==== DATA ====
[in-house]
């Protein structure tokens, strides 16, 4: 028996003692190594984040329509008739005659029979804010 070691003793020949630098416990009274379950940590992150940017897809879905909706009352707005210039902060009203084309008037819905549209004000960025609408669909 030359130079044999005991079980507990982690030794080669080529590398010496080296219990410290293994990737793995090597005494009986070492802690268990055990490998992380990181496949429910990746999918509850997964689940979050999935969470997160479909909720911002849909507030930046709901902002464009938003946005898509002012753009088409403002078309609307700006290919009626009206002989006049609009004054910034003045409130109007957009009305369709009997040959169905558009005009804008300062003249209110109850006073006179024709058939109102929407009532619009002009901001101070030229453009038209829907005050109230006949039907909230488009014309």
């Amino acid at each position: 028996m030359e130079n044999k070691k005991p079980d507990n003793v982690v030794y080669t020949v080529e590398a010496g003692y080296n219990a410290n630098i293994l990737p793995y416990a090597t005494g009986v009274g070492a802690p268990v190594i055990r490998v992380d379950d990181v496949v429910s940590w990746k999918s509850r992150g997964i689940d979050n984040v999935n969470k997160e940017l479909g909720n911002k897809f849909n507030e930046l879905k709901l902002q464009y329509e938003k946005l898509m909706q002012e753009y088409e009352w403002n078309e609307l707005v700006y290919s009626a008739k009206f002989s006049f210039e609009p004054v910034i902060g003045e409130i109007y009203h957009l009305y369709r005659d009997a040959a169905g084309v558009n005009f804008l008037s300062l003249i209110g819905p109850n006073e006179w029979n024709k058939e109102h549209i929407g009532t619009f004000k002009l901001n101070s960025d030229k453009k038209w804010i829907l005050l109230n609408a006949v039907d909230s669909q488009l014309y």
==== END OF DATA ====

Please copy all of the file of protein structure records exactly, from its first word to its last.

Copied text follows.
[in-house]
């Protein structure tokens, strides 16, 4: 028996003692190594984040329509008739005659029979804010 070691003793020949630098416990009274379950940590992150940017897809879905909706009352707005210039902060009203084309008037819905549209004000960025609408669909 030359130079044999005991079980507990982690030794080669080529590398010496080296219990410290293994990737793995090597005494009986070492802690268990055990490998992380990181496949429910990746999918509850997964689940979050999935969470997160479909909720911002849909507030930046709901902002464009938003946005898509002012753009088409403002078309609307700006290919009626009206002989006049609009004054910034003045409130109007957009009305369709009997040959169905558009005009804008300062003249209110109850006073006179024709058939109102929407009532619009002009901001101070030229453009038209829907005050109230006949039907909230488009014309």
């Amino acid at each position: 028996m030359e130079n044999k070691k005991p079980d507990n003793v982690v030794y080669t020949v080529e590398a010496g003692y080296n219990a410290n630098i293994l990737p793995y416990a090597t005494g009986v009274g070492a802690p268990v190594i055990r490998v992380d379950d990181v496949v429910s940590w990746k999918s509850r992150g997964i689940d979050n984040v999935n969470k997160e940017l479909g909720n911002k897809f849909n507030e930046l879905k709901l902002q464009y329509e938003k946005l898509m909706q002012e753009y088409e009352w403002n078309e609307l707005v700006y290919s009626a008739k009206f002989s006049f210039e609009p004054v910034i902060g003045e409130i109007y009203h957009l009305y369709r005659d009997a040959a169905g084309v558009n005009f804008l008037s300062l003249i209110g819905p109850n006073e006179w029979n024709k058939e109102h549209i929407g009532t619009f004000k002009l901001n101070s960025d030229k453009k038209w804010i829907l005050l109230n609408a006949v039907d909230s669909q488009l014309y």